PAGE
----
By Lorry Myers
She was born on her grandfather’s birthday so the two always shared a connective bond. Instinctively, my little daughter knew that something was wrong with Grandpa so we decided the best way to tell her was just to tell her.
Her grandfather’s heart was broken.
It had to be fixed, that was all there was to it. We tried to answer Hilary’s questions simply but she was always wanting more. Open-heart surgery is just how it sounds and it doesn’t sound very good, especially when you say it out loud. This child wanted to know how a doctor would get from the outside in? What would it take, which path would they go, to reach that beating heart? And when it was fixed, would it be put back the way it had always been?
The day before surgery, Hilary was allowed to visit her grandfather. She sat on his hospital bed patting his hand and smoothing his sheets, her face clouded with apprehension. All that day this child worried and then worried into the night. Hilary said she hoped Grandpa’s doctor was smart and had studied hard in school. Hoped he got a good night’s sleep and had a good breakfast in the morning.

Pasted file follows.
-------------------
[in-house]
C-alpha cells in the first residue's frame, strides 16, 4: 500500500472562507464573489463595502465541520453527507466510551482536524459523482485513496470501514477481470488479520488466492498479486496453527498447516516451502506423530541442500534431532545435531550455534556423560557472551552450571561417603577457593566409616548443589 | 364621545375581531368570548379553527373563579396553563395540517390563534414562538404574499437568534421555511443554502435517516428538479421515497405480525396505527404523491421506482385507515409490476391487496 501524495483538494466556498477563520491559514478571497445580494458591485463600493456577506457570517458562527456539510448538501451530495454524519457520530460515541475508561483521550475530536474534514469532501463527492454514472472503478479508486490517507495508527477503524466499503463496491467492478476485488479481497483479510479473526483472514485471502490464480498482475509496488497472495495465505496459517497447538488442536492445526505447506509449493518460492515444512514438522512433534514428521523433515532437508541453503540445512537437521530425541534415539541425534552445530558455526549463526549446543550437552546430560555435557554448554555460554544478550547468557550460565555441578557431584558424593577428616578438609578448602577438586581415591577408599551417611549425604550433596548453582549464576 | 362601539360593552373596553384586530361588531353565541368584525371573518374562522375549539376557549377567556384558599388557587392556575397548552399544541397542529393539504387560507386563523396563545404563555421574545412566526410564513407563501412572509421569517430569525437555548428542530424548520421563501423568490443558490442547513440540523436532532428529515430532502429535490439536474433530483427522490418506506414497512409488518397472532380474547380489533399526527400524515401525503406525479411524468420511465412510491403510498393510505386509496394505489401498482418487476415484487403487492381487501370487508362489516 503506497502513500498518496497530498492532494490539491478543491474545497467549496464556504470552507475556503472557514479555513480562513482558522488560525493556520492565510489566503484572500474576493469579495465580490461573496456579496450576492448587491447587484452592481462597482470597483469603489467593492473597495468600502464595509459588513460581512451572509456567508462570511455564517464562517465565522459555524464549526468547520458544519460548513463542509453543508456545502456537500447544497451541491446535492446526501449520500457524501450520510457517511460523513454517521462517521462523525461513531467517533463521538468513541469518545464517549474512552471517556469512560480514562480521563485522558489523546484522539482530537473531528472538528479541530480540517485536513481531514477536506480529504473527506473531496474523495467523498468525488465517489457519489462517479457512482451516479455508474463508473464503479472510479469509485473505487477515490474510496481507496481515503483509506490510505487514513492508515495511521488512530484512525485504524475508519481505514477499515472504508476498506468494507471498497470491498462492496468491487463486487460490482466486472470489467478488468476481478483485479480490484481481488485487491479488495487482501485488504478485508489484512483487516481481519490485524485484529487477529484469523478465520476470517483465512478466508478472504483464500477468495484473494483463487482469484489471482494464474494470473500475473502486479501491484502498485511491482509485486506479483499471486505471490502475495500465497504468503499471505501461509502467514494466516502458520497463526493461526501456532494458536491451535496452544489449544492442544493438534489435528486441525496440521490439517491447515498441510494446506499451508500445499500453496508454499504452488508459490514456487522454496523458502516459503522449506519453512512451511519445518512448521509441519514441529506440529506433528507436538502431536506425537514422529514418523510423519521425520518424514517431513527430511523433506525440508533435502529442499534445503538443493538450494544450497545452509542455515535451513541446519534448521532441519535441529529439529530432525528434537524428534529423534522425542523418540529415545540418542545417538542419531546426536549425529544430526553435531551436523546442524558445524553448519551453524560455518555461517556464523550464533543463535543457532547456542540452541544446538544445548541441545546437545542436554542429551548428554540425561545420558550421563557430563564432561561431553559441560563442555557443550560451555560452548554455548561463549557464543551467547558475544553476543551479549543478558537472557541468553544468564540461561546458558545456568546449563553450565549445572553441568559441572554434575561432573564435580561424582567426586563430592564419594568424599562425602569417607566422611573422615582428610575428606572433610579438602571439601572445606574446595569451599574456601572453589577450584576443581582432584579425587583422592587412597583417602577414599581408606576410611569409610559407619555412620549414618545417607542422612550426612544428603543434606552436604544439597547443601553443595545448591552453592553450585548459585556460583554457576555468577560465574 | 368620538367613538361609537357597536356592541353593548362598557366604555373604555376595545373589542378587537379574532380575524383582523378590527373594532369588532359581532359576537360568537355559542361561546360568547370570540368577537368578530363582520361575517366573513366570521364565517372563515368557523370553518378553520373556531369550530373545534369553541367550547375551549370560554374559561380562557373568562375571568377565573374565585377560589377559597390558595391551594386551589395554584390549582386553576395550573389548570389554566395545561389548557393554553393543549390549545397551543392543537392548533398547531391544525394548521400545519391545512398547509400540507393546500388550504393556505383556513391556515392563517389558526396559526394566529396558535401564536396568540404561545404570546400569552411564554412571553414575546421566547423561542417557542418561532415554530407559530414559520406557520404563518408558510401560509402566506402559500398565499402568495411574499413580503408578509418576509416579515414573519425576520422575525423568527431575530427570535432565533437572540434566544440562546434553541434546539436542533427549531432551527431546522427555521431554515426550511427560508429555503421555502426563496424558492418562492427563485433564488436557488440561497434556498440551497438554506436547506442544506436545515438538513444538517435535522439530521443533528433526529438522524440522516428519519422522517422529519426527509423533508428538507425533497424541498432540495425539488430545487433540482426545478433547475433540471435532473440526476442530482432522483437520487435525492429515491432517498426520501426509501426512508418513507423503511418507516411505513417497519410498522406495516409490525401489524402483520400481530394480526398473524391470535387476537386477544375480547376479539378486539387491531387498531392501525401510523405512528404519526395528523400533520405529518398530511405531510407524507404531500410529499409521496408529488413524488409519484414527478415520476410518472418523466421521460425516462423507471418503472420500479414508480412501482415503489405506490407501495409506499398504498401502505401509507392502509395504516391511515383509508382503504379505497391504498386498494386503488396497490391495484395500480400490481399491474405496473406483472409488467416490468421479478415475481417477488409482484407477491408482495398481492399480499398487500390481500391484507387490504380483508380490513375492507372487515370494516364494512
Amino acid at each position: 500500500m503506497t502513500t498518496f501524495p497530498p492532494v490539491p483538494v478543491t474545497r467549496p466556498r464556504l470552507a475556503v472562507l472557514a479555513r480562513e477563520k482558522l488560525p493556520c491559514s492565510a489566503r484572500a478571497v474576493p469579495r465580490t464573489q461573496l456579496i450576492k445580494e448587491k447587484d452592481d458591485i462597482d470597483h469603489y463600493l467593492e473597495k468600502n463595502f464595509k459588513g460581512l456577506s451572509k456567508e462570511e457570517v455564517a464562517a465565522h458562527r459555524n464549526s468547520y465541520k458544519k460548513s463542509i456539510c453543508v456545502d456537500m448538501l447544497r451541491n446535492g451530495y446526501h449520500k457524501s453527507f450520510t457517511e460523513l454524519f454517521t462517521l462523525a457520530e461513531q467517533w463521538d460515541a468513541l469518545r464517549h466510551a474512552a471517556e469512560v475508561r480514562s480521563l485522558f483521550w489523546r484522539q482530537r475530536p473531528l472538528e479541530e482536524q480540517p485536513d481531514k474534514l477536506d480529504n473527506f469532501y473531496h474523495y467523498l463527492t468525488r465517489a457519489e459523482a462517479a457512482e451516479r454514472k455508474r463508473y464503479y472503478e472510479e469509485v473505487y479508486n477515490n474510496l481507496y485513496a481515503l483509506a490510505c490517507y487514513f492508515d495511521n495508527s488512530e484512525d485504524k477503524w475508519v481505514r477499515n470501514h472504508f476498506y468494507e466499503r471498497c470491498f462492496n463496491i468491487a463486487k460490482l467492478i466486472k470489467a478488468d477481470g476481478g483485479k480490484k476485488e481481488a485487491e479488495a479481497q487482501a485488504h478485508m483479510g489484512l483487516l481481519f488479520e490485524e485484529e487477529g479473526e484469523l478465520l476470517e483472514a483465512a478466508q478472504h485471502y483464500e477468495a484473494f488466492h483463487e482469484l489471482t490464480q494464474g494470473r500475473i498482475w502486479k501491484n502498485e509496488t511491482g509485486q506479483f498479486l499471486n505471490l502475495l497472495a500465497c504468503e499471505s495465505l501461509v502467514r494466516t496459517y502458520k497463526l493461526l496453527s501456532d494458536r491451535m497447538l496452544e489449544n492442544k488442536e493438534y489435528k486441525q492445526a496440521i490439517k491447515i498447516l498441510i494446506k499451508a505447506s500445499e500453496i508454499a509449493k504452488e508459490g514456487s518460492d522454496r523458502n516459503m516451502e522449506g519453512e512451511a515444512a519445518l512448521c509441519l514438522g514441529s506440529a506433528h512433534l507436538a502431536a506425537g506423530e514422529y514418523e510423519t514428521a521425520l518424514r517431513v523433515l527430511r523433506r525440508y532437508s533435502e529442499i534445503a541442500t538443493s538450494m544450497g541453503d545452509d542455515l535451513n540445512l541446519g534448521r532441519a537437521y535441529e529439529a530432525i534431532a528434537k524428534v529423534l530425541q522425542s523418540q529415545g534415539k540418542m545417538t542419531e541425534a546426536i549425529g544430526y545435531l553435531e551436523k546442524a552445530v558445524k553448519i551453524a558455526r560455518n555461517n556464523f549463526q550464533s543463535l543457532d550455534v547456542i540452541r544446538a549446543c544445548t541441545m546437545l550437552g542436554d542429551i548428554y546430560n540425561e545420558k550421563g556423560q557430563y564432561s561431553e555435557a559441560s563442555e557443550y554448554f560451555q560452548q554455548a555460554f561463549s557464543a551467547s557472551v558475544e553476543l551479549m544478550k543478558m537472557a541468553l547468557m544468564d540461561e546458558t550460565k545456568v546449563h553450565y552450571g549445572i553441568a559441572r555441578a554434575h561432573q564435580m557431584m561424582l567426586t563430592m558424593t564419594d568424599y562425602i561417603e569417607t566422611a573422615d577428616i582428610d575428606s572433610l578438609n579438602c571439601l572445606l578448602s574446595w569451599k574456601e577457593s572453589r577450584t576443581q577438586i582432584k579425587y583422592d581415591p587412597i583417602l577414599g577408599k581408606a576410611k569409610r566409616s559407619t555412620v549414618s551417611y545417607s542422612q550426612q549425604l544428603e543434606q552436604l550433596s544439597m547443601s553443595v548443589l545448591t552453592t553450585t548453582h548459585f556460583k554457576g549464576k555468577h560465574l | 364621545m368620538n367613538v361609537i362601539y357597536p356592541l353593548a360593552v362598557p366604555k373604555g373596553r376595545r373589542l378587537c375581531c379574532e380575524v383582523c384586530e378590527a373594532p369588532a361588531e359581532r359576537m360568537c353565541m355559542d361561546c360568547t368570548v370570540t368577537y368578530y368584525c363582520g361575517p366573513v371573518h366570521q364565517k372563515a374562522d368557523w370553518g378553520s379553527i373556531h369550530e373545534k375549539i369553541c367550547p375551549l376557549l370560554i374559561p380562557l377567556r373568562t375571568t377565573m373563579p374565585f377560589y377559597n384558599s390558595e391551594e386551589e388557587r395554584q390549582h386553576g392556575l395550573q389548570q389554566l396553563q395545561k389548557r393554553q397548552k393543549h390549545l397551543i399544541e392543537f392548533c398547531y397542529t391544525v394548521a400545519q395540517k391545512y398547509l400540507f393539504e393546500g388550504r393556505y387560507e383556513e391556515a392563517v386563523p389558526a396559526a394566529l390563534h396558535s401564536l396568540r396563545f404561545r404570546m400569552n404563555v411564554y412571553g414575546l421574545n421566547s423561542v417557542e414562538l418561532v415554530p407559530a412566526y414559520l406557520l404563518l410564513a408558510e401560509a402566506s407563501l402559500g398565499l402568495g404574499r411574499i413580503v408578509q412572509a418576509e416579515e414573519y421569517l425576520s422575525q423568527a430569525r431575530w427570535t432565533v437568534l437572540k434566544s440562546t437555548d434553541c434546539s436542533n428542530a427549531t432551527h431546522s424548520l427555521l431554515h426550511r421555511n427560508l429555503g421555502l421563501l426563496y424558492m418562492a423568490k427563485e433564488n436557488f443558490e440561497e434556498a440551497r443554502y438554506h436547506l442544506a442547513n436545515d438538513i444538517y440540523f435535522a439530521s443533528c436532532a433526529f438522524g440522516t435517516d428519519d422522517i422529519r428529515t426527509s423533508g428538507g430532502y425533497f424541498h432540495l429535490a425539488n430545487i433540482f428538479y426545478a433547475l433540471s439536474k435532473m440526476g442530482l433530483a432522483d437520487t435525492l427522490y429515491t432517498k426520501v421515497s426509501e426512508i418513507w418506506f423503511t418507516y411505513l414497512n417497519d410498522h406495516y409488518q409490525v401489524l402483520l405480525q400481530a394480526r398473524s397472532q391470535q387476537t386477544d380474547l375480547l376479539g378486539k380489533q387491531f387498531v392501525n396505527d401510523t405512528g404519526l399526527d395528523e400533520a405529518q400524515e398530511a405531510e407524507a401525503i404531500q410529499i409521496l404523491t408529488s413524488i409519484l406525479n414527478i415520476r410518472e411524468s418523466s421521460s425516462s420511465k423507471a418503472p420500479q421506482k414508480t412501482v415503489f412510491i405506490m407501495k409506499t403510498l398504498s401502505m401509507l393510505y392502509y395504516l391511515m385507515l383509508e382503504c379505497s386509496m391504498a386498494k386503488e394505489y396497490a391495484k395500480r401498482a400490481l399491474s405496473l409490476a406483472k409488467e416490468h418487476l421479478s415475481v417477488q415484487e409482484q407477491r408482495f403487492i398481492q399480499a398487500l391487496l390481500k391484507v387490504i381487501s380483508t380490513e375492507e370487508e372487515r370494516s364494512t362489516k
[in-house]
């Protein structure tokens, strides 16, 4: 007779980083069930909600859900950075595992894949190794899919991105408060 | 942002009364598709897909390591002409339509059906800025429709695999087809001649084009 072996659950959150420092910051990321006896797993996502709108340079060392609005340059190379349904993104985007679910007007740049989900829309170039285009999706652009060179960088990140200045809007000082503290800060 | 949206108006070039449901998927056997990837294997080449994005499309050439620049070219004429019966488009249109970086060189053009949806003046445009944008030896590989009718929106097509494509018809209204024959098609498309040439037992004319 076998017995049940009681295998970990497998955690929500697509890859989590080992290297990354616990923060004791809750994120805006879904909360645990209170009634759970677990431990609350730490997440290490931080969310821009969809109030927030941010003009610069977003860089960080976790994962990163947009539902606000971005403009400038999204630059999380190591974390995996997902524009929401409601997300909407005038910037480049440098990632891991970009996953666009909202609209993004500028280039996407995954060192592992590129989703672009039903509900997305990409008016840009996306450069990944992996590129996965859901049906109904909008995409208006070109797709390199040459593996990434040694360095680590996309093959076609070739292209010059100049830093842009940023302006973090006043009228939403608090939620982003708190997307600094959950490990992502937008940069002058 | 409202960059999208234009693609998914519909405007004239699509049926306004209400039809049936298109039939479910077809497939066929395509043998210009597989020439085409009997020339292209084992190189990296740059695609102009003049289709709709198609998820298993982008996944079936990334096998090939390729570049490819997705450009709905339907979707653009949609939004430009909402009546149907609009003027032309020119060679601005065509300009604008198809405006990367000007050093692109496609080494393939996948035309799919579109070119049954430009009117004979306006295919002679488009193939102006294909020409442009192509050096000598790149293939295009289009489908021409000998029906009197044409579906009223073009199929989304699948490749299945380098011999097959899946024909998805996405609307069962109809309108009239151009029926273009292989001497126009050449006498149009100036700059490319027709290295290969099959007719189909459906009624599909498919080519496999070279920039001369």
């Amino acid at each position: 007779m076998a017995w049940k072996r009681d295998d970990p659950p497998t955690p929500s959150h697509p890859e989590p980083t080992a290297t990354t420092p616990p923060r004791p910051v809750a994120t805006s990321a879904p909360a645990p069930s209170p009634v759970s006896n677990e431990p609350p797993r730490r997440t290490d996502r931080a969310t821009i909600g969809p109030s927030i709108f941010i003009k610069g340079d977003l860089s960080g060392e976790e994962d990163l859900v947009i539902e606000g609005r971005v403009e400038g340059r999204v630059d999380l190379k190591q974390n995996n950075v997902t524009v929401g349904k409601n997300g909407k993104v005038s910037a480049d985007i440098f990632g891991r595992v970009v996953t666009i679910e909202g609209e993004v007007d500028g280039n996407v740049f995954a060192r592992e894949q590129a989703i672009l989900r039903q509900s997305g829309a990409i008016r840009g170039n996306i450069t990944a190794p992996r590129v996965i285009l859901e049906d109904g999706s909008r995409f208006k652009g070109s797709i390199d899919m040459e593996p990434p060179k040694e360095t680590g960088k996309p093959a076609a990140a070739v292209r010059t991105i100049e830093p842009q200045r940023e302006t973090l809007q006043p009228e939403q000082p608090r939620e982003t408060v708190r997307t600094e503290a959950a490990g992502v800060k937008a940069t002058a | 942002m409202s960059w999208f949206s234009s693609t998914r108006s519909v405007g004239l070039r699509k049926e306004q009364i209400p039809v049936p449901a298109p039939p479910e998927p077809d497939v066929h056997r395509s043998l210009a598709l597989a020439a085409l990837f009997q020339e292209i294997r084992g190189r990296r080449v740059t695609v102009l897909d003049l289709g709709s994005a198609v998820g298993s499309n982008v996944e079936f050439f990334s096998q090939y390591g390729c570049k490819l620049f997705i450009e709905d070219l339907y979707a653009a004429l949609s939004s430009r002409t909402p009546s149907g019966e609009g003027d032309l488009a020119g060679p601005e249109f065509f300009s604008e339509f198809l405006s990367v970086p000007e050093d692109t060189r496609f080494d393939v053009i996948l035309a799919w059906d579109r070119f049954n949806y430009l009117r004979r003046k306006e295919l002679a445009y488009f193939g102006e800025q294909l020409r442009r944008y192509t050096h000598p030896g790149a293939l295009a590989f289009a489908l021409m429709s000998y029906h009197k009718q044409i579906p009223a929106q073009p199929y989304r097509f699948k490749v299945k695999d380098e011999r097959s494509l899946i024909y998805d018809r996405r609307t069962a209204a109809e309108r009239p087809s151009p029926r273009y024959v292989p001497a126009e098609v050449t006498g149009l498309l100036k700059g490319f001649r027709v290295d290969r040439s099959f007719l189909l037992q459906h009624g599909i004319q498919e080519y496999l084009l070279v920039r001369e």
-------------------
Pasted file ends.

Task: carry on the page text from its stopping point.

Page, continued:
Hilary hoped the doctor knew that her grandfather was a very great man.
Before she went to bed, Hilary brought her dad a note that she had practiced many times. It was written on her Big Chief tablet, then folded and taped like a sealed envelope. For her return address, Hilary had colored a red heart and where the postage stamp goes, one had been drawn in. The writing was newly cursive, still big and still uncertain, and even though there was no delivery address, it was clear whom the letter was for.
There was no doubt at all.
For the complete column, see this week’s edition of the Centralia Fireside Guard.